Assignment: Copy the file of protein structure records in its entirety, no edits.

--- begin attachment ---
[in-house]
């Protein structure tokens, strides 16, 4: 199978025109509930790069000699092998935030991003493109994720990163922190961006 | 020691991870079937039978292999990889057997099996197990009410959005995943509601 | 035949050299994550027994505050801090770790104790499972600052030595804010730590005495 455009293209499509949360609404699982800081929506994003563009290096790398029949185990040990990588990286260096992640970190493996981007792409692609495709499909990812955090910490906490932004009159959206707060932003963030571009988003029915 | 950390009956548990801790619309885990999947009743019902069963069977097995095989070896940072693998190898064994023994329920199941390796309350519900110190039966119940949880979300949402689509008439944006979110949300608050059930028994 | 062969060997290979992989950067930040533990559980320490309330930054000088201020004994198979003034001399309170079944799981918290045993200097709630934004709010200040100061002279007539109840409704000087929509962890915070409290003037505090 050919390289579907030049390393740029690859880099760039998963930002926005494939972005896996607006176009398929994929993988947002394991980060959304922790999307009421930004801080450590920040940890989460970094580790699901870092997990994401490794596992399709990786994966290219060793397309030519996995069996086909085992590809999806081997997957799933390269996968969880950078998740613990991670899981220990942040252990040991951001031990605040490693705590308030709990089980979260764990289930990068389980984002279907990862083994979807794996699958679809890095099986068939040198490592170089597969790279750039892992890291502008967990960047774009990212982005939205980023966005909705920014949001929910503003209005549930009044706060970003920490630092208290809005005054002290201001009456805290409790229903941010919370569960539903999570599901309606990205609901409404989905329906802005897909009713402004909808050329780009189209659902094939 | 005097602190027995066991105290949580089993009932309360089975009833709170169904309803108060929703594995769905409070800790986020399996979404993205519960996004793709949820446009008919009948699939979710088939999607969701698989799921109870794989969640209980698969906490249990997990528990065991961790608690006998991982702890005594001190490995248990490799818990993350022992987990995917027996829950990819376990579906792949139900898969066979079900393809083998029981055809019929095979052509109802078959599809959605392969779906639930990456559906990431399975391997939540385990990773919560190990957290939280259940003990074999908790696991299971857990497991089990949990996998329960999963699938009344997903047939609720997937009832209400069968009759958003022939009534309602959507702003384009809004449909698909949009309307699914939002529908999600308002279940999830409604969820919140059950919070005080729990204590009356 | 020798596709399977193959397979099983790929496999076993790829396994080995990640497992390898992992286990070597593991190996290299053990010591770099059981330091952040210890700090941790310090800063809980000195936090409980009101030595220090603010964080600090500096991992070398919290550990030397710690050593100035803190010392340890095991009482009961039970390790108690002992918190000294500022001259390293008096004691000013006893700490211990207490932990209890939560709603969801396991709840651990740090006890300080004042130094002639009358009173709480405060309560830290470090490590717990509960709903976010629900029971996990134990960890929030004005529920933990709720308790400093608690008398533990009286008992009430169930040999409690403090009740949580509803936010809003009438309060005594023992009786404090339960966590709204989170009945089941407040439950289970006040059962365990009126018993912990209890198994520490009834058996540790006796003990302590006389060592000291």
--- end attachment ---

[in-house]
């Protein structure tokens, strides 16, 4: 199978025109509930790069000699092998935030991003493109994720990163922190961006 | 020691991870079937039978292999990889057997099996197990009410959005995943509601 | 035949050299994550027994505050801090770790104790499972600052030595804010730590005495 455009293209499509949360609404699982800081929506994003563009290096790398029949185990040990990588990286260096992640970190493996981007792409692609495709499909990812955090910490906490932004009159959206707060932003963030571009988003029915 | 950390009956548990801790619309885990999947009743019902069963069977097995095989070896940072693998190898064994023994329920199941390796309350519900110190039966119940949880979300949402689509008439944006979110949300608050059930028994 | 062969060997290979992989950067930040533990559980320490309330930054000088201020004994198979003034001399309170079944799981918290045993200097709630934004709010200040100061002279007539109840409704000087929509962890915070409290003037505090 050919390289579907030049390393740029690859880099760039998963930002926005494939972005896996607006176009398929994929993988947002394991980060959304922790999307009421930004801080450590920040940890989460970094580790699901870092997990994401490794596992399709990786994966290219060793397309030519996995069996086909085992590809999806081997997957799933390269996968969880950078998740613990991670899981220990942040252990040991951001031990605040490693705590308030709990089980979260764990289930990068389980984002279907990862083994979807794996699958679809890095099986068939040198490592170089597969790279750039892992890291502008967990960047774009990212982005939205980023966005909705920014949001929910503003209005549930009044706060970003920490630092208290809005005054002290201001009456805290409790229903941010919370569960539903999570599901309606990205609901409404989905329906802005897909009713402004909808050329780009189209659902094939 | 005097602190027995066991105290949580089993009932309360089975009833709170169904309803108060929703594995769905409070800790986020399996979404993205519960996004793709949820446009008919009948699939979710088939999607969701698989799921109870794989969640209980698969906490249990997990528990065991961790608690006998991982702890005594001190490995248990490799818990993350022992987990995917027996829950990819376990579906792949139900898969066979079900393809083998029981055809019929095979052509109802078959599809959605392969779906639930990456559906990431399975391997939540385990990773919560190990957290939280259940003990074999908790696991299971857990497991089990949990996998329960999963699938009344997903047939609720997937009832209400069968009759958003022939009534309602959507702003384009809004449909698909949009309307699914939002529908999600308002279940999830409604969820919140059950919070005080729990204590009356 | 020798596709399977193959397979099983790929496999076993790829396994080995990640497992390898992992286990070597593991190996290299053990010591770099059981330091952040210890700090941790310090800063809980000195936090409980009101030595220090603010964080600090500096991992070398919290550990030397710690050593100035803190010392340890095991009482009961039970390790108690002992918190000294500022001259390293008096004691000013006893700490211990207490932990209890939560709603969801396991709840651990740090006890300080004042130094002639009358009173709480405060309560830290470090490590717990509960709903976010629900029971996990134990960890929030004005529920933990709720308790400093608690008398533990009286008992009430169930040999409690403090009740949580509803936010809003009438309060005594023992009786404090339960966590709204989170009945089941407040439950289970006040059962365990009126018993912990209890198994520490009834058996540790006796003990302590006389060592000291």